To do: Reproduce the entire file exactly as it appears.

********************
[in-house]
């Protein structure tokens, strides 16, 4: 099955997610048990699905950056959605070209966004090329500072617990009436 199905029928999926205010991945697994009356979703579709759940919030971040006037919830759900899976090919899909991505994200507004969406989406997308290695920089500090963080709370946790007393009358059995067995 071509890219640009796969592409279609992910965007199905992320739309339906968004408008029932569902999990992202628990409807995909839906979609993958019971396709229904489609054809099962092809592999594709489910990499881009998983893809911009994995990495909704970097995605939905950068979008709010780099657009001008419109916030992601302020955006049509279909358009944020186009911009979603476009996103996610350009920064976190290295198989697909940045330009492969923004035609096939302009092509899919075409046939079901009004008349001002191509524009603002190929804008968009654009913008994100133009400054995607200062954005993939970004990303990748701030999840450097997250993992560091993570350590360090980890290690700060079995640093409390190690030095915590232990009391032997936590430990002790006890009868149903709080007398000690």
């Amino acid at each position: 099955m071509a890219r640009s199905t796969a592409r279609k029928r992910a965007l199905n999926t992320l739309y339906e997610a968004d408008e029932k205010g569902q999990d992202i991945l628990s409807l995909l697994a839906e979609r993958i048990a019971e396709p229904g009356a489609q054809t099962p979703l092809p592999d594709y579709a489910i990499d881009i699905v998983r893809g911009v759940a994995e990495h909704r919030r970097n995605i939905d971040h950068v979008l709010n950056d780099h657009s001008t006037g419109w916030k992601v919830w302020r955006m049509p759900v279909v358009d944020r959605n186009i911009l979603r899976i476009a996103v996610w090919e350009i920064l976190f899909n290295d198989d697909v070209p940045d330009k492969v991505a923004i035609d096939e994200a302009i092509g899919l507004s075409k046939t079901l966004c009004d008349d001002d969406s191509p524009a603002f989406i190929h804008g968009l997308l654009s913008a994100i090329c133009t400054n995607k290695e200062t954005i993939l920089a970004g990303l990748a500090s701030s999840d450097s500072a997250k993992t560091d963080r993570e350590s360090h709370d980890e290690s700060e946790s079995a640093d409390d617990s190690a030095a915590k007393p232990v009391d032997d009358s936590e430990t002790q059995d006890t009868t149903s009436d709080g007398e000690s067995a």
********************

[in-house]
């Protein structure tokens, strides 16, 4: 099955997610048990699905950056959605070209966004090329500072617990009436 199905029928999926205010991945697994009356979703579709759940919030971040006037919830759900899976090919899909991505994200507004969406989406997308290695920089500090963080709370946790007393009358059995067995 071509890219640009796969592409279609992910965007199905992320739309339906968004408008029932569902999990992202628990409807995909839906979609993958019971396709229904489609054809099962092809592999594709489910990499881009998983893809911009994995990495909704970097995605939905950068979008709010780099657009001008419109916030992601302020955006049509279909358009944020186009911009979603476009996103996610350009920064976190290295198989697909940045330009492969923004035609096939302009092509899919075409046939079901009004008349001002191509524009603002190929804008968009654009913008994100133009400054995607200062954005993939970004990303990748701030999840450097997250993992560091993570350590360090980890290690700060079995640093409390190690030095915590232990009391032997936590430990002790006890009868149903709080007398000690």
């Amino acid at each position: 099955m071509a890219r640009s199905t796969a592409r279609k029928r992910a965007l199905n999926t992320l739309y339906e997610a968004d408008e029932k205010g569902q999990d992202i991945l628990s409807l995909l697994a839906e979609r993958i048990a019971e396709p229904g009356a489609q054809t099962p979703l092809p592999d594709y579709a489910i990499d881009i699905v998983r893809g911009v759940a994995e990495h909704r919030r970097n995605i939905d971040h950068v979008l709010n950056d780099h657009s001008t006037g419109w916030k992601v919830w302020r955006m049509p759900v279909v358009d944020r959605n186009i911009l979603r899976i476009a996103v996610w090919e350009i920064l976190f899909n290295d198989d697909v070209p940045d330009k492969v991505a923004i035609d096939e994200a302009i092509g899919l507004s075409k046939t079901l966004c009004d008349d001002d969406s191509p524009a603002f989406i190929h804008g968009l997308l654009s913008a994100i090329c133009t400054n995607k290695e200062t954005i993939l920089a970004g990303l990748a500090s701030s999840d450097s500072a997250k993992t560091d963080r993570e350590s360090h709370d980890e290690s700060e946790s079995a640093d409390d617990s190690a030095a915590k007393p232990v009391d032997d009358s936590e430990t002790q059995d006890t009868t149903s009436d709080g007398e000690s067995a």